The Philadelphia 76ers acquired disgruntled Minnesota Timberwolves star, Jimmy Butler, now creating a new “Big Three” with Ben Simmons and Joel Embiid for Philadelphia. Does this pose a threat to the Golden State Warriors’ throne?
It was first reported by Shams Charania and Jon Krawczynski of The Athletic, that the Jimmy Butler drama was coming to an end — for now, as he was traded to the Philadelphia 76ers for Dario Saric, Robert Covington, Jerryd Bayless and a 2022 second-round draft pick. The trade now put the disgruntled Butler out of Minnesota and with a potential new trio of rising stars, Ben Simmons and Joel Embiid. The Sixers acquired a third, legitimate two-way star in Butler, but maybe, more importantly for Philadelphia, it kept them in the arms race the Warriors meticulously created with the signing of Kevin Durant two summers ago.
Now, this begs the question: Does the Philadelphia signing of Butler pose a threat to the Warriors’ quest for a third consecutive NBA championship?
The Sixers acquiring Butler puts them in possible title contention because there are three other Eastern Conference elites in the Toronto Raptors, Boston Celtics and Milwaukee Bucks, who are vying for the East’s right to presumably play the Warriors in an NBA Finals matchup in June.
It is early, but the 76ers currently sit fifth in the East at 8-6, behind the Toronto Raptors, Milwaukee Bucks, Indiana Pacers and Boston Celtics. It is not vitally important for Philadelphia to be in the top four right now, but come April, teams will be jockeying for position in the top four to get home court advantage.
With last season’s 52-win season for the Sixers, the expectations grew exponentially in the city of Brotherly Love. An 8-6 start this season made Philadelphia wanting more and they got more by acquiring Butler. But would it be enough to challenge the Warriors?
Let’s look at the matchups.
Philadelphia has a two-way menace in Butler and two ascending stars in Simmons and Embiid. Meanwhile, the Warriors have an Armageddon combination of talent that includes two former MVPs in Stephen Curry and Durant, a defensive stalwart in Draymond Green and a two-way player in sniper Klay Thompson. This isn’t even mentioning the All-NBA center who is still rehabbing his Achilles injury in DeMarcus Cousins, who is salivating to return.
Simmons is a monster at 6-foot-10 with the vision of a reincarnated Magic Johnson. In transition, he is a force because of his big frame, but as often with young players, his jump shot needs improvement to keep the defense honest. He is averaging 15.0 points, 9.6 rebounds and 7.8 assists per game on 52.7 percent shooting from the field.
Compare that to Curry, which should not be fair because he’s a two-time MVP and three-time NBA champion, but let’s do it anyway. On the season, Curry averages 29.5 points, 5.0 rebounds and 6.1 assists per game on 51.5 percent shooting from the field. The numbers are impressive for both players, but Curry gets the nod here because how much he elevates his team to a higher level than Simmons does with Philadelphia.
Butler, who can play either the shooting guard position or small forward spot, would most likely be tasked with the challenge of containing Durant. Butler is a bulldog and has competitive juices flowing as soon as the ball tips off. His work ethic, combined with his size at 6-foot-6 make him a tough cover to defend. On the season with Minnesota, Butler averaged 21.3 points, 5.2 rebounds, 4.3 assists and 2.4 steals per game. The steals per game statistic shoots off the page because he has worked himself to being one of the best perimeter defenders in the league. His strength, anticipation in passing lanes and toughness makes it difficult for opposing offensive players to get into a rhythm.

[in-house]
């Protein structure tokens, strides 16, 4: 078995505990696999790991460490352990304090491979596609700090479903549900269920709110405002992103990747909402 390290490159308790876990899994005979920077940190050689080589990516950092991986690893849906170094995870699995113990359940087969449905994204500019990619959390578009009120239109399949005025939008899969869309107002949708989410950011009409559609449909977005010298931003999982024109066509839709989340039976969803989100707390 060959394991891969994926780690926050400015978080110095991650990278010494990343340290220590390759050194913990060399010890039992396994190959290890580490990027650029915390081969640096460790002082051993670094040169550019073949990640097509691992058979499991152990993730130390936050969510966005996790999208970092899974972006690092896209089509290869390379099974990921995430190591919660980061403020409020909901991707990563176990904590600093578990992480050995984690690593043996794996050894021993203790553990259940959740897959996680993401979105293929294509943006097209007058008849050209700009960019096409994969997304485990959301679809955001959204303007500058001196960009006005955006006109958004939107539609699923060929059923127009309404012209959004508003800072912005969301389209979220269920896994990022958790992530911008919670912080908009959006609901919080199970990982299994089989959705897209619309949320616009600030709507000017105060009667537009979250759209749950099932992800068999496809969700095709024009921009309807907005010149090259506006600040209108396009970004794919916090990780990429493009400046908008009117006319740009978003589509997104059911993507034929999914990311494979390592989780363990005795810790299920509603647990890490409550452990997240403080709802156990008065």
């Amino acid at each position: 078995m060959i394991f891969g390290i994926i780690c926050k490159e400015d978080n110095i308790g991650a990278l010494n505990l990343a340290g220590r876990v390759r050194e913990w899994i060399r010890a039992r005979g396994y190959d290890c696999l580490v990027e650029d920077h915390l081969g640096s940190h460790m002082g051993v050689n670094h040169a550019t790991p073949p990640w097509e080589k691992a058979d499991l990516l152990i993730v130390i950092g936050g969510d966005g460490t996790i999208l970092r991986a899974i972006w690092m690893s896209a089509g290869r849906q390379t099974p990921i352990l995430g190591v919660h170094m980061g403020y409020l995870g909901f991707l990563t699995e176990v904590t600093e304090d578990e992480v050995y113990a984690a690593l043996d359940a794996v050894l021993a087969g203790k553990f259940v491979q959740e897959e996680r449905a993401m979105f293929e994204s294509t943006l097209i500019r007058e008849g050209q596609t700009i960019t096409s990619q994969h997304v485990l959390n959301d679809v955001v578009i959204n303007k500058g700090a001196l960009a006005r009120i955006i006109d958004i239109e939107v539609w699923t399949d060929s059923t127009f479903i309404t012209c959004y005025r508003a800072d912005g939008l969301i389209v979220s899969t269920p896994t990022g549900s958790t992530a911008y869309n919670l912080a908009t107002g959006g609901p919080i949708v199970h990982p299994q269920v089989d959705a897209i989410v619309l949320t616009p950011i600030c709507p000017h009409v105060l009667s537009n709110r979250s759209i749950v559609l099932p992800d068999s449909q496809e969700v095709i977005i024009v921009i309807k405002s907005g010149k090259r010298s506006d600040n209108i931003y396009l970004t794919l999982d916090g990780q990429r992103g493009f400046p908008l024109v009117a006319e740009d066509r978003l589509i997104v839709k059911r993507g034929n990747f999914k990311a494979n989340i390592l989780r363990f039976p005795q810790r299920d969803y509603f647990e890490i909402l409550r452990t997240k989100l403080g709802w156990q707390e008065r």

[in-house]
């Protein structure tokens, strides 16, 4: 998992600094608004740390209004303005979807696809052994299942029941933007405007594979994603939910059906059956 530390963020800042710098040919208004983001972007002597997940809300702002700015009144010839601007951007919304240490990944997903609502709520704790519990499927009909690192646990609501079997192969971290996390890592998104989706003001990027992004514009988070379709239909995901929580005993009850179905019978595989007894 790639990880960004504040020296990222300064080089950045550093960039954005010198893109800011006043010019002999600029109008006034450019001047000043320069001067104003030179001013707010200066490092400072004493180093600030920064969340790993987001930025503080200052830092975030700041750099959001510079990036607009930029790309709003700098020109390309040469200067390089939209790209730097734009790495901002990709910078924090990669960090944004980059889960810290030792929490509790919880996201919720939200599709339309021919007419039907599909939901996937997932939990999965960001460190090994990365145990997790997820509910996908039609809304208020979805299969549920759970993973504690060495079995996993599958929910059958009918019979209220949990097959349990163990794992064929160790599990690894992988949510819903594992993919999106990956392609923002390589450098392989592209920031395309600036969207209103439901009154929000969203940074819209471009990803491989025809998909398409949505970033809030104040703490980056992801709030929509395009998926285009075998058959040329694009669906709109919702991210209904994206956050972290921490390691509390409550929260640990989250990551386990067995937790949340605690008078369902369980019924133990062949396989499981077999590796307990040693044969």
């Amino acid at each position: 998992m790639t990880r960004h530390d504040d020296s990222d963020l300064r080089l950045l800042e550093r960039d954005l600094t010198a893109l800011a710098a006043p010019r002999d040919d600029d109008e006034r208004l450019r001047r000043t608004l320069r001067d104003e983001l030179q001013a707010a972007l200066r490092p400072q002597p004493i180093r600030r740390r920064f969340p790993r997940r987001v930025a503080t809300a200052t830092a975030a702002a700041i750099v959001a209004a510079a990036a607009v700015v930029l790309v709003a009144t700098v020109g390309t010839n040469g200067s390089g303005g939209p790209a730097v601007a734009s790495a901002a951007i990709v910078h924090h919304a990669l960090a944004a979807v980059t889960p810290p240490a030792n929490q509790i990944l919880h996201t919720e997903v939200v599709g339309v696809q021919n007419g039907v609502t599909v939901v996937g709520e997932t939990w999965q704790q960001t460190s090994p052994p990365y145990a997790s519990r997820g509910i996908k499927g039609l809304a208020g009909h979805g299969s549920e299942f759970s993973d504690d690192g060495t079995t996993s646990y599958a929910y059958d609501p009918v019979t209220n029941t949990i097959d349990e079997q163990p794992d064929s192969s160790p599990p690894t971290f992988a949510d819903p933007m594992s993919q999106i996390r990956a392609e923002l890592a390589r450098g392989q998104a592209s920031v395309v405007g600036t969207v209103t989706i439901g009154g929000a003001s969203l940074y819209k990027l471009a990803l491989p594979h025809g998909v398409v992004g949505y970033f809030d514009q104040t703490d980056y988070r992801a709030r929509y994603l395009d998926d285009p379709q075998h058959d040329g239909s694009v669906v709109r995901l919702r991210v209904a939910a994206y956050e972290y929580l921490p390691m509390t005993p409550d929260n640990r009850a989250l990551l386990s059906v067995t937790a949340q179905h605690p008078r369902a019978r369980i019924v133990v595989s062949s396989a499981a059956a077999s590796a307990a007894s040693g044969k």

Compare that to Durant, who is one of the best scorers the NBA has seen. His size, length, touch and skill make him one of the most unstoppable offensive players in the game. Since joining the Warriors, Durant has improved on the defensive end, properly rotating to help teammates and blocks shots. On the season, Durant is averaging 26.9 points, 7.2 rebounds, 6.5 assists and 0.7 blocks per game, on 55.7 percent shooting from the field. The numbers are solid for both players, but the nod goes to Durant simply because he’s one of the top three players in basketball.
Embiid is a towering 7-foot monster, who has improved every year in the three seasons he’s been in the NBA. His post moves have become second nature to him and he has developed a three-point shot, even though he is hitting at just a 27.1 percent clip to begin the year. It is not a great percentage, but he can still stretch the floor all the way to the three-point line. The big man from Cameroon is averaging 27.7 points, 13.1 rebounds and 2.3 blocks per game, with a 48.1 shooting percentage from the floor. This will be the Warriors’ biggest test in the meetings against the Sixers this season and potential date in the NBA Finals.
Luckily for the Warriors, they have a former Defensive Player of the Year in Green and a 7-footer of their own on the mend in Cousins. Green is averaging 7.6 points, 7.2 rebounds, 7.9 assists and 1.8 steals per game. However, Green’s impact for the Golden State Warriors goes past the numbers, as he does all of the little things such as getting deflections and taking charges to win. Embiid gets the nod slightly over Green because of his dominance when he is healthy and on the floor for Philadelphia.
The Sixers will not be a team to take lightly once Butler is aboard and playing with his new teammates, but unfortunately for them, they do not pose as much of a threat to the Golden State Warriors as the Raptors, Bucks and Celtics do. By April, teams in the East will be jockeying for position to try to win the East crown and in the process halt a dynasty residing in the Bay Area.